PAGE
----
“It’s absurd that farmers around the country are not harvesting 30 percent of their crops for fear they will not meet supermarket standards. The report gleaned that data from an earlier study (2008) that looked at potato harvests. That study concluded that 6 percent of crops are lost at the field level while another 22 percent are thrown away or diverted to other markets during processing.”

TogetherFarm was founded on the realization that a lot of home-grown produce goes wasted.  Our long-term goal is to set up a produce sharing feature on the web site so people with a bounty of home grown berries or tomatoes can share produce with others in their area, ensuring it doesn’t end up in the green bin or on the office counter.

We also want to direct local efforts toward giving excess backyard harvests to local charities where the food can be used/donated rather than composted.  We’ll keep you posted on our efforts as they progress.

In the meantime, check out the report here including a link to the original PDF report:


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Recommended Book: How to Grow More Vegetables on Less Land than You Can Imagine

The winter months provide a great time to plan, prep and read for next year’s growing season. A number of years ago, I was gifted a gardening book titled, “How to Grow More Vegetables”. It was one of the books that got me excited about urban gardening and the potential of growing a significant amount of vegetables in my own small front yard. The book describes how to prep your soil, when to plant your vegetables, crop rotations, and is focused on all-organic gardening. The book also has a good section on sustainability to help you not only grow lots of vegetables but to be able to do it long term in a way that is beneficial for the environment. Another section covers companion planting. This is where certain plant types benefit each other when planted close to each other – like corn, beans, and squash (link to Wikipedia article on Companion Planting). The book ends with master charts for planning and sample garden plans. Overall, I would highly recommend this book because of its comprehensive approach to gardening, especially for gardening in small spaces. The content is written in a way that is very accessible and beneficial for gardeners of all levels of expertise.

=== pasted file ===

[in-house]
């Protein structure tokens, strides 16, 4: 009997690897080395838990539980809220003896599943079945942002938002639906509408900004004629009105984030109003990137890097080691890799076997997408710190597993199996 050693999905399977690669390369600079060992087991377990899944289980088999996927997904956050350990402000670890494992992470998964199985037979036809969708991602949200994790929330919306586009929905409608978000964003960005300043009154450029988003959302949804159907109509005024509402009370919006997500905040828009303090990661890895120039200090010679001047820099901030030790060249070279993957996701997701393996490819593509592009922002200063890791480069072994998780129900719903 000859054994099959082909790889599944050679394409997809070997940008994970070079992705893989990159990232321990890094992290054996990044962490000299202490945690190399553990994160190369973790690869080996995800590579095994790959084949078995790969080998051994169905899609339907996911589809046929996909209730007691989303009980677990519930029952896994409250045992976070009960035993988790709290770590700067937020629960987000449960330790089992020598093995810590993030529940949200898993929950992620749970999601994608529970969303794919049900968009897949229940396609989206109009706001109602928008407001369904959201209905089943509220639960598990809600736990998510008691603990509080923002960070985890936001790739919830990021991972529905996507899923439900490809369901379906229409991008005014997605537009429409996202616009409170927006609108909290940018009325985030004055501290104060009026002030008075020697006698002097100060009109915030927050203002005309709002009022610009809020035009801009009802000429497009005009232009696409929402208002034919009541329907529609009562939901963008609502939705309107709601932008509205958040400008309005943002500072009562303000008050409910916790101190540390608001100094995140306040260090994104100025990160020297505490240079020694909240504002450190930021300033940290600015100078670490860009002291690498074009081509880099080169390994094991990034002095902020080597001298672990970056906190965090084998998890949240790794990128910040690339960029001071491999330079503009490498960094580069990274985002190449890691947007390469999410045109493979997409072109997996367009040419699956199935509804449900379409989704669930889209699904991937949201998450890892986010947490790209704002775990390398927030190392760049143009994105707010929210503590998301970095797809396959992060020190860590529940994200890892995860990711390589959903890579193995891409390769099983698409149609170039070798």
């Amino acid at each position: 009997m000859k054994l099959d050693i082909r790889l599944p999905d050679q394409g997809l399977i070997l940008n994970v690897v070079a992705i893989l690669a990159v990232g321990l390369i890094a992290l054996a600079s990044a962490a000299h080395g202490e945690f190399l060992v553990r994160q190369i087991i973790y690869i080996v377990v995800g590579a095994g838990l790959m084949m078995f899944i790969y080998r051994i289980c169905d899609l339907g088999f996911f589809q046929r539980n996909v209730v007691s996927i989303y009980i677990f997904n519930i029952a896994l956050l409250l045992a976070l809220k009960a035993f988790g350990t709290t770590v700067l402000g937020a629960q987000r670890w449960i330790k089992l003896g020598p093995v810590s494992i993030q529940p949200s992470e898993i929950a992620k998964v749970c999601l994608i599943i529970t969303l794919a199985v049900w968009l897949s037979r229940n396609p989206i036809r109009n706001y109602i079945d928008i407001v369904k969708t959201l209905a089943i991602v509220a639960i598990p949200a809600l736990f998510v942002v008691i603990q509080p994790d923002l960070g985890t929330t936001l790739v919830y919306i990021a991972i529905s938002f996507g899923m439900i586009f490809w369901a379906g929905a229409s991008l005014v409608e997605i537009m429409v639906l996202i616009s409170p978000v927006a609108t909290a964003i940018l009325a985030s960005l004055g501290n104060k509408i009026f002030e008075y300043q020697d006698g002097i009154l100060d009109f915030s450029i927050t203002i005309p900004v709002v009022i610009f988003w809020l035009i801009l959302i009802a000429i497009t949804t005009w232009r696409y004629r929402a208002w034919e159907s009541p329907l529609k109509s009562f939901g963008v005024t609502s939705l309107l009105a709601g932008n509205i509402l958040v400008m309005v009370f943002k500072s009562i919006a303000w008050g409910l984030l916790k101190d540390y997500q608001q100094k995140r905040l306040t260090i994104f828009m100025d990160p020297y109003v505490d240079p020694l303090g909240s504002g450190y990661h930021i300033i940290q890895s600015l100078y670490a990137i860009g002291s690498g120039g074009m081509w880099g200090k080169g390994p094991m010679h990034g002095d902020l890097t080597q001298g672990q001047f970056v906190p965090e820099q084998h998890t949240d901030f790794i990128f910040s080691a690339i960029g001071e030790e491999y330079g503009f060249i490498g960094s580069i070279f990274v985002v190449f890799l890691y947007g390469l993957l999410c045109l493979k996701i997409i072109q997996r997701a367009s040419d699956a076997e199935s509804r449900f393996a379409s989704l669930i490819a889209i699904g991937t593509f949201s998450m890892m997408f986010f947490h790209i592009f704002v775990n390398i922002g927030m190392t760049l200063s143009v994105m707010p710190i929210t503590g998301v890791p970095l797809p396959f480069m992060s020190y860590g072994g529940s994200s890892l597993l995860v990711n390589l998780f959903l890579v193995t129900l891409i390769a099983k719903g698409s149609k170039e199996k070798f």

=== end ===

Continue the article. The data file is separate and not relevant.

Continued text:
Click on the link below to pick up a copy of your own on

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Stop Watering Those Tomatoes!

Stop Watering Those Tomatoes!

Sungold tomatoes in my raised garden bed.

This article will explain why to stop watering your tomatoes and when to stop watering your tomatoes.

One tip that I’ve always found helpful, although a little counterintuitive, is to stop watering tomato plants mid to late summer. “Stop watering,” you say. “That’s seems silly.” Here is the reasoning.

Tomatoes work hard to grow new green foliage all through the growing season. The more water you give the plant (and nutrients), the larger it will continue to grow. As soon as you stop watering the plant, the plant begins to realize that it is coming to the end of the season and begins to focus on producing fruit rather than growing new foliage. When you stop watering the tomato plants, the fruit will ripen quicker too.

The reality is that this does not work with all tomato plants. If you grow your tomato plants in smaller containers, then you need to keep watering them well throughout. The plant cannot survive without a deep root system. If a tomato plant is marked by the nursery as a variety that is suitable for container gardening, then chances are you will need to water it evenly throughout the grow season. If you want more info on how to best plant your tomato plant, then check out this article: Planting Tomatoes – Best Kept Secrets.

Stop Watering Those Tomatoes!

I stopped watering this Sungold tomato plant about 4 weeks ago. It is doing excellent and producing more fruit than we can eat!

I’ve tested out this theory a couple of seasons and here is what I have learned. This techniques seems to work well with Sungold Tomatoes and Brandywine Heirlooms. Those are the two varieties I grow each year. One of the most helpful things I’ve learned is to make sure the plant is well supported if you decide to stop watering. If the plant isn’t supported, the branches start to droop and can sometimes even break off – not so helpful!

Let us know if you’ve tried this before or if you have other techniques that work well with tomatoes.